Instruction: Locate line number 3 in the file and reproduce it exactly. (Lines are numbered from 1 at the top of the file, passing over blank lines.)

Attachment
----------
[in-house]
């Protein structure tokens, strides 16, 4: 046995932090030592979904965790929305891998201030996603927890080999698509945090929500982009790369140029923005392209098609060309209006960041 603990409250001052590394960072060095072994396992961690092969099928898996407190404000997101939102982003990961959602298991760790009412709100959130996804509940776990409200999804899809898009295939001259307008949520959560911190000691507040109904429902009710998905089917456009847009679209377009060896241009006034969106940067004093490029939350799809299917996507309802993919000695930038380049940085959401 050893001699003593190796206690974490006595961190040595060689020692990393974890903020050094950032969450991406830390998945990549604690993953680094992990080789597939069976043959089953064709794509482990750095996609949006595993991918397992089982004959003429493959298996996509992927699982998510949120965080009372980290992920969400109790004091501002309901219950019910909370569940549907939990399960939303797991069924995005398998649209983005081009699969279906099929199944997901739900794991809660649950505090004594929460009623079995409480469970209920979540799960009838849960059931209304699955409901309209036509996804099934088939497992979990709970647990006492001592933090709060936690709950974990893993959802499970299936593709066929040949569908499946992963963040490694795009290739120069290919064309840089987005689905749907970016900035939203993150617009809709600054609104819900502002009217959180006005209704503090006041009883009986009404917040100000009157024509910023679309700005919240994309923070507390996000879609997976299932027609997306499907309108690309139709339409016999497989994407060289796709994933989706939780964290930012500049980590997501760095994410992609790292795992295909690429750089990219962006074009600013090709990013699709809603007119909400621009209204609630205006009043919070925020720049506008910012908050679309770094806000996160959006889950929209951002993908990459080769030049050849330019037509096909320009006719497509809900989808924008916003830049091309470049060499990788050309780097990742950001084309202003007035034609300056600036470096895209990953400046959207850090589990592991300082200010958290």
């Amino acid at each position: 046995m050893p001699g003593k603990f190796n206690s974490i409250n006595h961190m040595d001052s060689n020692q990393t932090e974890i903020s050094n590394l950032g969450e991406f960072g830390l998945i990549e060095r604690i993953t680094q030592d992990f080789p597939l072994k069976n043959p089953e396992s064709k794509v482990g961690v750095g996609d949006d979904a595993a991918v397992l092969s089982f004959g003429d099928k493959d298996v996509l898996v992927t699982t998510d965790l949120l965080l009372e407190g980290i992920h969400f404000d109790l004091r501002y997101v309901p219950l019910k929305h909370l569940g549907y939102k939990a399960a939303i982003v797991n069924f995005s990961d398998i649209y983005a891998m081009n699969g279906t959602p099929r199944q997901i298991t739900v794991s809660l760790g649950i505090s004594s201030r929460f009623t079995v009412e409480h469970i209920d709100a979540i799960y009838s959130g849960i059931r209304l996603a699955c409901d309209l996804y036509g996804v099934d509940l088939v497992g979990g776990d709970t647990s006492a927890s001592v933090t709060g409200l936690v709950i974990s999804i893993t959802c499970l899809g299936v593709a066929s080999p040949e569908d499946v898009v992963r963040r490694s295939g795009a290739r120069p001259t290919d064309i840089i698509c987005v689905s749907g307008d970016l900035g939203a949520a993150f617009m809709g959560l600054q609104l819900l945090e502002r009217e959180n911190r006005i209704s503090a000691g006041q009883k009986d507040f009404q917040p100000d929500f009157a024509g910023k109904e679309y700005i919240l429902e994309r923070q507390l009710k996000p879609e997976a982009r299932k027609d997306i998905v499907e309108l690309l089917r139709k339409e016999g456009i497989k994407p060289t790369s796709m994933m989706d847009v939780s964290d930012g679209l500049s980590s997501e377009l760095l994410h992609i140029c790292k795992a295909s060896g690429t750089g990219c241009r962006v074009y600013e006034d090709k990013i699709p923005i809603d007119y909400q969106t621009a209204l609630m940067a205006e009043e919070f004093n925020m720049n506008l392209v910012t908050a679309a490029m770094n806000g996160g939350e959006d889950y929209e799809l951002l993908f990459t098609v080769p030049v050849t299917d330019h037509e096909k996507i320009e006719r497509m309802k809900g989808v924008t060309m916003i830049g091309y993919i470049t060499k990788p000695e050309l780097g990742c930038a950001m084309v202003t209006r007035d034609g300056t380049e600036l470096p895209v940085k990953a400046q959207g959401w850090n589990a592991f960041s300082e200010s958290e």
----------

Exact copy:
């Amino acid at each position: 046995m050893p001699g003593k603990f190796n206690s974490i409250n006595h961190m040595d001052s060689n020692q990393t932090e974890i903020s050094n590394l950032g969450e991406f960072g830390l998945i990549e060095r604690i993953t680094q030592d992990f080789p597939l072994k069976n043959p089953e396992s064709k794509v482990g961690v750095g996609d949006d979904a595993a991918v397992l092969s089982f004959g003429d099928k493959d298996v996509l898996v992927t699982t998510d965790l949120l965080l009372e407190g980290i992920h969400f404000d109790l004091r501002y997101v309901p219950l019910k929305h909370l569940g549907y939102k939990a399960a939303i982003v797991n069924f995005s990961d398998i649209y983005a891998m081009n699969g279906t959602p099929r199944q997901i298991t739900v794991s809660l760790g649950i505090s004594s201030r929460f009623t079995v009412e409480h469970i209920d709100a979540i799960y009838s959130g849960i059931r209304l996603a699955c409901d309209l996804y036509g996804v099934d509940l088939v497992g979990g776990d709970t647990s006492a927890s001592v933090t709060g409200l936690v709950i974990s999804i893993t959802c499970l899809g299936v593709a066929s080999p040949e569908d499946v898009v992963r963040r490694s295939g795009a290739r120069p001259t290919d064309i840089i698509c987005v689905s749907g307008d970016l900035g939203a949520a993150f617009m809709g959560l600054q609104l819900l945090e502002r009217e959180n911190r006005i209704s503090a000691g006041q009883k009986d507040f009404q917040p100000d929500f009157a024509g910023k109904e679309y700005i919240l429902e994309r923070q507390l009710k996000p879609e997976a982009r299932k027609d997306i998905v499907e309108l690309l089917r139709k339409e016999g456009i497989k994407p060289t790369s796709m994933m989706d847009v939780s964290d930012g679209l500049s980590s997501e377009l760095l994410h992609i140029c790292k795992a295909s060896g690429t750089g990219c241009r962006v074009y600013e006034d090709k990013i699709p923005i809603d007119y909400q969106t621009a209204l609630m940067a205006e009043e919070f004093n925020m720049n506008l392209v910012t908050a679309a490029m770094n806000g996160g939350e959006d889950y929209e799809l951002l993908f990459t098609v080769p030049v050849t299917d330019h037509e096909k996507i320009e006719r497509m309802k809900g989808v924008t060309m916003i830049g091309y993919i470049t060499k990788p000695e050309l780097g990742c930038a950001m084309v202003t209006r007035d034609g300056t380049e600036l470096p895209v940085k990953a400046q959207g959401w850090n589990a592991f960041s300082e200010s958290e």